President Assad: It could be a factor, but definitely not a main factor. Some people talk about the four years of drought that pushed the people to leave their land in the rural areas to go to the city… it could be a problem, but this is not the main problem. They talked about the liberal policy… we didn’t have a liberal policy, we’re still socialist, we still have a public sector – a very big public sector in government. You cannot talk about liberal policy while you have a big public sector. We had growth, good growth.
Of course, in the implementation of our policy, again, you have mistakes. How can you create equal opportunities between people? Between rural areas and between the cities? When you open up the economy, the cities will benefit more, that will create more immigration from rural areas to the cities… these are factors, that could play some role, but this is not the issue. In the rural areas where you have more poverty, the money of the Qataris played a more actual role than in the cities, that’s natural. You pay them in half an hour what they get in one week; that’s very good for them.
Question 17: We are almost there, but there are two more questions that I want to ask you. One is about reconstruction, and reconstruction is going to be very costly. How can you imagine to afford this reconstruction, who could be your allies in reconstruction?
President Assad: We don’t have a big problem with that. Talking that Syria has no money… no, actually Syrians have a lot of money; the Syrian people around the world have a lot of money, and they want to come and build their country. Because when you talk about building the country, it is not giving money to the people, it’s about getting benefit – it’s a business. So, many people, not only Syrians, want to do business in Syria. So, talking about where you can have funds for this reconstruction, we already have, but the problem is that these sanctions prevent those businessmen or companies from coming and working in Syria. In spite of that, we started and in spite of that, some foreign companies have started finding ways to evade these sanctions and we have started planning. It’s going to be slow, without the sanctions we wouldn’t have a problem with funding.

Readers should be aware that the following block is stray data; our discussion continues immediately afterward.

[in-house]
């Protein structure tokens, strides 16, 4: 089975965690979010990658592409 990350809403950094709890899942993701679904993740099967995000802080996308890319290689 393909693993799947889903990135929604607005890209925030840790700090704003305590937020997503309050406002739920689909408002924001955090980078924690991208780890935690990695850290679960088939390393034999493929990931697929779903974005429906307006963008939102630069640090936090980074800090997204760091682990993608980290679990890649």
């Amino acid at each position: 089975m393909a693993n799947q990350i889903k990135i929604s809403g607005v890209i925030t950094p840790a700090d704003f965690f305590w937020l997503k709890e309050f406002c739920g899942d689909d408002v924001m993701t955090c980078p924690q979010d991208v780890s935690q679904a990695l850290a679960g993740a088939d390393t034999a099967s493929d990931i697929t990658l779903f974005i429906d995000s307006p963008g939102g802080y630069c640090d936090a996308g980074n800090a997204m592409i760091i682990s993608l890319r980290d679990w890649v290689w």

Question 18: Ending on a very personal note, Mr. President; do you feel like a survivor?
President Assad: If you want to talk about a national war like this, where nearly every city has been harmed by terrorism or external bombardment and other things, then you can talk about all the Syrians as survivors. I think this is human nature: to be a survivor.
Intervention: And you yourself?
President Assad: I’m a part of those Syrians. I cannot be disconnected from them; I have the same feeling. Again, it’s not about being a strong person who is a survivor. If you don’t have this atmosphere, this society, or this incubator to survive, you cannot survive. It’s collective; it’s not a single person, it’s not a one-man show.
Journalist: Thank you very much, Mr. President.
Gianandrea GaianiVedi tutti gli articoli
Giornalista bolognese, laureato in Storia Contemporanea, dal 1988 si occupa di analisi storico-strategiche, studio dei conflitti e reportage dai teatri di guerra. Dal febbraio 2000 dirige Analisi Difesa. Ha collaborato o collabora con quotidiani e settimanali, università e istituti di formazione militari ed è opinionista per reti TV e radiofoniche. Ha scritto diversi libri tra cui "Iraq Afghanistan, guerre di pace italiane" e “Immigrazione, la grande farsa umanitaria”. Dall’agosto 2018 al settembre 2019 ha ricoperto l’incarico di Consigliere per le politiche di sicurezza del ministro dell’Interno.